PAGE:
"Ons huisdier is een kat."
Translation:Our pet is a cat.
So, I was under the impression that when „r" comes at the end of a syllable, it is pronounced as an alveolar approximant [ɹ]. However, upon closer inspection, it seems that there is something like the French enchaînement occurs since the following word starts with a vowel, turning the „r" into a uvular trill [ʀ]. Is this a usual phonological process in Dutch?
Maybe it is, I haven't thought about it. Very likely it's because the next phoneme is a vowel (and as when followed by a vowel, the r is pronounced as a uvular trillz it'd make sense this rule would apply not only when the sequence appears within a given word, but also when the vowel appears in initial position on the following word).
Note that this only applies in the varieties of Dutch that produce the r alternatively as a uvular trill or as an alveolar approximant.
If you choose the variety in which the r is pronounced as in Spanish, that is, alternating the voice alveolar trill ('rolled r'/'hard r', as in Spanish 'perro') with the voiced alveolar flap ('soft r, as in Spanish 'pero'). I haven't been able to figure out the 'rule'/'pattern' regarding this alternation, though, as far as I have been able to observe/hear it happens quite randomly (unlike in Spanish, where you'd only use the voiced alveolar trill when the r is in initial position, following an 's' or an 'n' or when you have a 'double r' -rr-).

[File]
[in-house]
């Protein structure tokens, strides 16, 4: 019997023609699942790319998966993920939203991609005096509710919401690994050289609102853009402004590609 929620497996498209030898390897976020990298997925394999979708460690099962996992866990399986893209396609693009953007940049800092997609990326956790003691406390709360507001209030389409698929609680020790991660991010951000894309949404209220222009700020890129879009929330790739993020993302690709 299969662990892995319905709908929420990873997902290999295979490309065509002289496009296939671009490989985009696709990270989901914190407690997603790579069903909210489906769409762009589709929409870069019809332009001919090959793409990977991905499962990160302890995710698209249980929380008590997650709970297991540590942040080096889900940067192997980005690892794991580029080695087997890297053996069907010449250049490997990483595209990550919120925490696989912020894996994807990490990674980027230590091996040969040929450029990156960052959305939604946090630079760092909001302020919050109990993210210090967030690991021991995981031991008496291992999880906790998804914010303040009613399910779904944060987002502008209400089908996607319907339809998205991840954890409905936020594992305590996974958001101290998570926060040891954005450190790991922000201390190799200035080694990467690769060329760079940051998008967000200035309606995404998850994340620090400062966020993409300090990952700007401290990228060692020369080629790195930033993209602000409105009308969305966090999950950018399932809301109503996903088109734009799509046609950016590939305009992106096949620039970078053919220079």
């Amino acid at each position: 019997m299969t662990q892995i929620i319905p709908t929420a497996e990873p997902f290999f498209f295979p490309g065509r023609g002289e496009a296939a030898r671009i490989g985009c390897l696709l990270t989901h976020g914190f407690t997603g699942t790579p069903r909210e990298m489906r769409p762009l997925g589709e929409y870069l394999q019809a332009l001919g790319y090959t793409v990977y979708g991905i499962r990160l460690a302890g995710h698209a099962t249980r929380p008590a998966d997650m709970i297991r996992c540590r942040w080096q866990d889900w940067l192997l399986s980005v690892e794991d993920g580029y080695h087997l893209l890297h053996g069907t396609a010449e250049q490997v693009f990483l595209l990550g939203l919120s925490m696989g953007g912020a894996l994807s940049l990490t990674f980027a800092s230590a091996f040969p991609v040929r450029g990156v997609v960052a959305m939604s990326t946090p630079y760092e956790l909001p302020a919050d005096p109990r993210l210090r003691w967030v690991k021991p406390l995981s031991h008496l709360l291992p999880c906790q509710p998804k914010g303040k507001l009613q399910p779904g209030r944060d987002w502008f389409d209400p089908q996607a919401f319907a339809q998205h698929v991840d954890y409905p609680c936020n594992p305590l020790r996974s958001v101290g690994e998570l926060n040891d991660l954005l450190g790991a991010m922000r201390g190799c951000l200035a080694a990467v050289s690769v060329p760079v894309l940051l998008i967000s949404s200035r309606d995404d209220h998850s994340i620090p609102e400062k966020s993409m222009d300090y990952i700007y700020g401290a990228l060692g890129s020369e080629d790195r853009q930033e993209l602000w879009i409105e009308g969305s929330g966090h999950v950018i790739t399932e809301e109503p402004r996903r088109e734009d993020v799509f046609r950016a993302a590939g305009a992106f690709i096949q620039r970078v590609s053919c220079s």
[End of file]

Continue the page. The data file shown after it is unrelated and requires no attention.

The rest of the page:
Here's a video of a speaker who alternates the voiced alveolar trill with the flap, Martine Tanghe (one of the newsreaders of the VRT nieuws), she appears around 1:50 or 2: https://youtu.be/u05illJ7w2A
Hope this helps!
And also: I'm so glad to find another phonetics/phonology nerd :)
Is the Dutch d in mid-position usually pronounced so lightly? Huisdier sounded like huisier the first couple of times I listened. Eventually, I was able to hear the d, but it's very faint. Is this usual?
Well, it does sound different the way it sounds when it's in final position (when it is pronounced like an unaspirated /t/ - the 't' in 'instead', not the one in 'too'). In dier (ergo in huisdier) it sounds like a regular 'd'.
Hope this helps.
Ooops, I forgot a word: '... differen from...'. Sorry! Sometimes my mind moves way too fast and my fingers can't follow it.